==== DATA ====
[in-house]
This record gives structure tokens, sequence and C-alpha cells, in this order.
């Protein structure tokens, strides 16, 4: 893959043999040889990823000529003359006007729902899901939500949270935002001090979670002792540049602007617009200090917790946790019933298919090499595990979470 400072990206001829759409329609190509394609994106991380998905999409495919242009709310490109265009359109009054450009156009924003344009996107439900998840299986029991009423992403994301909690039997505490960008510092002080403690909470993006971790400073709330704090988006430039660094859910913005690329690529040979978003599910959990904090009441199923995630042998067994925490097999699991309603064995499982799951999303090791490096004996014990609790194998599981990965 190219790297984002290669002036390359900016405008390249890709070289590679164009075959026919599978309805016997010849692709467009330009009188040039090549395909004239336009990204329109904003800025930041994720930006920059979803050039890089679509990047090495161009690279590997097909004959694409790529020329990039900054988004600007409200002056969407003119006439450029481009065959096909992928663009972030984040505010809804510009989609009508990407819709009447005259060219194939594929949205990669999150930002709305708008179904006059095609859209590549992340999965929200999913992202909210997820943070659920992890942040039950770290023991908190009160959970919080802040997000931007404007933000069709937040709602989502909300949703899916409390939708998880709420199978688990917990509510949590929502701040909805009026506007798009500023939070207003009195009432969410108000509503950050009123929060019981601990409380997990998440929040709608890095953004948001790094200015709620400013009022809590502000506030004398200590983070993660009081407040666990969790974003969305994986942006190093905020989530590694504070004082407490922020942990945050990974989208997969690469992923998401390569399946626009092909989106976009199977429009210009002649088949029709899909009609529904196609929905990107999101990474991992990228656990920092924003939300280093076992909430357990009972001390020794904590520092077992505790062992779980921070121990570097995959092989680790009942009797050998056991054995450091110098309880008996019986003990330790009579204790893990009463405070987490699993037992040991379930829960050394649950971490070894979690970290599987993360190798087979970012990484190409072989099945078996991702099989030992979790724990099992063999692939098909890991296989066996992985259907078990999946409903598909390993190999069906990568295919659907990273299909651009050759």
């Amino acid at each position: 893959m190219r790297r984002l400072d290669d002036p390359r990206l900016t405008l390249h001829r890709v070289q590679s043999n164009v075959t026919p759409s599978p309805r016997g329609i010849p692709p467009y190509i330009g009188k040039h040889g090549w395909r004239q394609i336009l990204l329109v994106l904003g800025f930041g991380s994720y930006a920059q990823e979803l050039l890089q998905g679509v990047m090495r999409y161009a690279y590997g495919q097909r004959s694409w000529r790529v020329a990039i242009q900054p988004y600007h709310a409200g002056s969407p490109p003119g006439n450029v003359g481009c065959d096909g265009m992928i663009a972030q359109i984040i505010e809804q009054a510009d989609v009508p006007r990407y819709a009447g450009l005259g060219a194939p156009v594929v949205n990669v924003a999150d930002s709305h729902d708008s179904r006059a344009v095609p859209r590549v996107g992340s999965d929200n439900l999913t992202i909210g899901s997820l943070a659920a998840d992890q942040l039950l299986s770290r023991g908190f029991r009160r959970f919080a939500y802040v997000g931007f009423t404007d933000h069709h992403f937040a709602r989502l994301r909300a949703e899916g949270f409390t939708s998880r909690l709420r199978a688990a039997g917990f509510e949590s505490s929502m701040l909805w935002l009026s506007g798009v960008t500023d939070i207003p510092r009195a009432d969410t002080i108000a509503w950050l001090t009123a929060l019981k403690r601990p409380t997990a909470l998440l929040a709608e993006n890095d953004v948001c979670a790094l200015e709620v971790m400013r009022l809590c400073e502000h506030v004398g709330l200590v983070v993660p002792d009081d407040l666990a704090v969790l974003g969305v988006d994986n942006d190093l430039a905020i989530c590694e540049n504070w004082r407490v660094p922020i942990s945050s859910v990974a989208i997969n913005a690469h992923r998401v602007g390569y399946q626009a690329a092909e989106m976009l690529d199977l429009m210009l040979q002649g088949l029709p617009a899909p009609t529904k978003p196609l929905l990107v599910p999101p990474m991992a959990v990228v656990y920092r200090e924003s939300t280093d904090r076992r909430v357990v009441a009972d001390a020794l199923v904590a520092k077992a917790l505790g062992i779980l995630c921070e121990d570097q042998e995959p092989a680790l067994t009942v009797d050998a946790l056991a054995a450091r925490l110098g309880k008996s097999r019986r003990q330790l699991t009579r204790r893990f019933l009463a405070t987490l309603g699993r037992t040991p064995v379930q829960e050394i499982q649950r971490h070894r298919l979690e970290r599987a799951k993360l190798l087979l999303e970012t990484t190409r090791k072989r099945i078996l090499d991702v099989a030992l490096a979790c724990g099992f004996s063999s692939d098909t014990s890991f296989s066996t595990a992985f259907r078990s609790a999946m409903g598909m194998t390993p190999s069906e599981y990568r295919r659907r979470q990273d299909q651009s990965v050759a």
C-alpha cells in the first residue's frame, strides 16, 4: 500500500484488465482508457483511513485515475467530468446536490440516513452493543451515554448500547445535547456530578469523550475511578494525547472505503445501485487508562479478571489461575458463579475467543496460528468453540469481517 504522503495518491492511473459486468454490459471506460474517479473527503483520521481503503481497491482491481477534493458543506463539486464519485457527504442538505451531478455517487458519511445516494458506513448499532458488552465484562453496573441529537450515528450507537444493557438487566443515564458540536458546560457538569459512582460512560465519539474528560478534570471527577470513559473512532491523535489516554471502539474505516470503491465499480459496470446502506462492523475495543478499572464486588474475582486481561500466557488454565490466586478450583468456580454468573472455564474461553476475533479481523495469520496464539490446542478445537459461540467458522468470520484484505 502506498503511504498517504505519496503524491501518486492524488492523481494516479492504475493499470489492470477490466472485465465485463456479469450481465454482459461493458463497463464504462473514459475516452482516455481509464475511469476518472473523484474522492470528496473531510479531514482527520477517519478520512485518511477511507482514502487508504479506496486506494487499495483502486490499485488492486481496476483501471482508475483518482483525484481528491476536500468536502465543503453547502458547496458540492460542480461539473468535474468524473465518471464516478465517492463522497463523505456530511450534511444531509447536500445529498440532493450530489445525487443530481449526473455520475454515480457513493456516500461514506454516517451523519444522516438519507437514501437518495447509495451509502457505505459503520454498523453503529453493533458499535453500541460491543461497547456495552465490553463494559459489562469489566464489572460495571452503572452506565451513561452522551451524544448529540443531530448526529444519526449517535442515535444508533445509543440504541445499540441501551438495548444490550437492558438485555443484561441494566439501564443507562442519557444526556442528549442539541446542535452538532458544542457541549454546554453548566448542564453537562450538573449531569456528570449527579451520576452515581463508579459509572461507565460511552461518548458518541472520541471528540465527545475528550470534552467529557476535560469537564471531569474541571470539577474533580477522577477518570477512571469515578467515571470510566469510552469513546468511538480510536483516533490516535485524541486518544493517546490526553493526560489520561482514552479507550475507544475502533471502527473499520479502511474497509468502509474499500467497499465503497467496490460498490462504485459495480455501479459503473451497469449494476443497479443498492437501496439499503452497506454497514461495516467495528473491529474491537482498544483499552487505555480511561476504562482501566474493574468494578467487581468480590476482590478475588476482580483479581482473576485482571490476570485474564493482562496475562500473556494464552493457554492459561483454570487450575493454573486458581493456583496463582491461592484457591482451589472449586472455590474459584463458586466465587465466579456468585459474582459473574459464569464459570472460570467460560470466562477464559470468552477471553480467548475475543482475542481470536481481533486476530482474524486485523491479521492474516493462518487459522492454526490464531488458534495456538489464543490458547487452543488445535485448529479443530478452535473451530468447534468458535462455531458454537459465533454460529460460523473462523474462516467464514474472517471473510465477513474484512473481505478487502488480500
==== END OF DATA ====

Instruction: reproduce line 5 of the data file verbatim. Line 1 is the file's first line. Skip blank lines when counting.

C-alpha cells in the first residue's frame, strides 16, 4: 500500500484488465482508457483511513485515475467530468446536490440516513452493543451515554448500547445535547456530578469523550475511578494525547472505503445501485487508562479478571489461575458463579475467543496460528468453540469481517 504522503495518491492511473459486468454490459471506460474517479473527503483520521481503503481497491482491481477534493458543506463539486464519485457527504442538505451531478455517487458519511445516494458506513448499532458488552465484562453496573441529537450515528450507537444493557438487566443515564458540536458546560457538569459512582460512560465519539474528560478534570471527577470513559473512532491523535489516554471502539474505516470503491465499480459496470446502506462492523475495543478499572464486588474475582486481561500466557488454565490466586478450583468456580454468573472455564474461553476475533479481523495469520496464539490446542478445537459461540467458522468470520484484505 502506498503511504498517504505519496503524491501518486492524488492523481494516479492504475493499470489492470477490466472485465465485463456479469450481465454482459461493458463497463464504462473514459475516452482516455481509464475511469476518472473523484474522492470528496473531510479531514482527520477517519478520512485518511477511507482514502487508504479506496486506494487499495483502486490499485488492486481496476483501471482508475483518482483525484481528491476536500468536502465543503453547502458547496458540492460542480461539473468535474468524473465518471464516478465517492463522497463523505456530511450534511444531509447536500445529498440532493450530489445525487443530481449526473455520475454515480457513493456516500461514506454516517451523519444522516438519507437514501437518495447509495451509502457505505459503520454498523453503529453493533458499535453500541460491543461497547456495552465490553463494559459489562469489566464489572460495571452503572452506565451513561452522551451524544448529540443531530448526529444519526449517535442515535444508533445509543440504541445499540441501551438495548444490550437492558438485555443484561441494566439501564443507562442519557444526556442528549442539541446542535452538532458544542457541549454546554453548566448542564453537562450538573449531569456528570449527579451520576452515581463508579459509572461507565460511552461518548458518541472520541471528540465527545475528550470534552467529557476535560469537564471531569474541571470539577474533580477522577477518570477512571469515578467515571470510566469510552469513546468511538480510536483516533490516535485524541486518544493517546490526553493526560489520561482514552479507550475507544475502533471502527473499520479502511474497509468502509474499500467497499465503497467496490460498490462504485459495480455501479459503473451497469449494476443497479443498492437501496439499503452497506454497514461495516467495528473491529474491537482498544483499552487505555480511561476504562482501566474493574468494578467487581468480590476482590478475588476482580483479581482473576485482571490476570485474564493482562496475562500473556494464552493457554492459561483454570487450575493454573486458581493456583496463582491461592484457591482451589472449586472455590474459584463458586466465587465466579456468585459474582459473574459464569464459570472460570467460560470466562477464559470468552477471553480467548475475543482475542481470536481481533486476530482474524486485523491479521492474516493462518487459522492454526490464531488458534495456538489464543490458547487452543488445535485448529479443530478452535473451530468447534468458535462455531458454537459465533454460529460460523473462523474462516467464514474472517471473510465477513474484512473481505478487502488480500